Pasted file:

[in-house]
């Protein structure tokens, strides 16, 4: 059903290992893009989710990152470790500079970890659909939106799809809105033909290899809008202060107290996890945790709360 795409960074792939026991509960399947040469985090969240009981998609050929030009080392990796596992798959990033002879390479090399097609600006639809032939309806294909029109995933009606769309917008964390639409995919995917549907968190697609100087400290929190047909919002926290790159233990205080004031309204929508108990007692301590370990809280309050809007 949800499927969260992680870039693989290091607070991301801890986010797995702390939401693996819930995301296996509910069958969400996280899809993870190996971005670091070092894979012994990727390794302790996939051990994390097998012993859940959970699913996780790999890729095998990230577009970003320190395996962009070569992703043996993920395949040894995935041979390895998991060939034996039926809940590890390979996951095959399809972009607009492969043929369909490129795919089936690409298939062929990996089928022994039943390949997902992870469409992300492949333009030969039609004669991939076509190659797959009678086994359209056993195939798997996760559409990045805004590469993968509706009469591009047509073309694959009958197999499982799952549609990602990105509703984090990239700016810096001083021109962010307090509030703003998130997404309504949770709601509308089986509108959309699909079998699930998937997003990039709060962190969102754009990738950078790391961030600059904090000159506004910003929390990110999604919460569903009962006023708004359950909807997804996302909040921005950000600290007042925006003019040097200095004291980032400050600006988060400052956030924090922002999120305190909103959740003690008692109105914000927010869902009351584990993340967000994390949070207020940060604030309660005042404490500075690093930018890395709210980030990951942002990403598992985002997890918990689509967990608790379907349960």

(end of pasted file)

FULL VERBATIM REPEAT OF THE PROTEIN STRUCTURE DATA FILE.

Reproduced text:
[in-house]
């Protein structure tokens, strides 16, 4: 059903290992893009989710990152470790500079970890659909939106799809809105033909290899809008202060107290996890945790709360 795409960074792939026991509960399947040469985090969240009981998609050929030009080392990796596992798959990033002879390479090399097609600006639809032939309806294909029109995933009606769309917008964390639409995919995917549907968190697609100087400290929190047909919002926290790159233990205080004031309204929508108990007692301590370990809280309050809007 949800499927969260992680870039693989290091607070991301801890986010797995702390939401693996819930995301296996509910069958969400996280899809993870190996971005670091070092894979012994990727390794302790996939051990994390097998012993859940959970699913996780790999890729095998990230577009970003320190395996962009070569992703043996993920395949040894995935041979390895998991060939034996039926809940590890390979996951095959399809972009607009492969043929369909490129795919089936690409298939062929990996089928022994039943390949997902992870469409992300492949333009030969039609004669991939076509190659797959009678086994359209056993195939798997996760559409990045805004590469993968509706009469591009047509073309694959009958197999499982799952549609990602990105509703984090990239700016810096001083021109962010307090509030703003998130997404309504949770709601509308089986509108959309699909079998699930998937997003990039709060962190969102754009990738950078790391961030600059904090000159506004910003929390990110999604919460569903009962006023708004359950909807997804996302909040921005950000600290007042925006003019040097200095004291980032400050600006988060400052956030924090922002999120305190909103959740003690008692109105914000927010869902009351584990993340967000994390949070207020940060604030309660005042404490500075690093930018890395709210980030990951942002990403598992985002997890918990689509967990608790379907349960």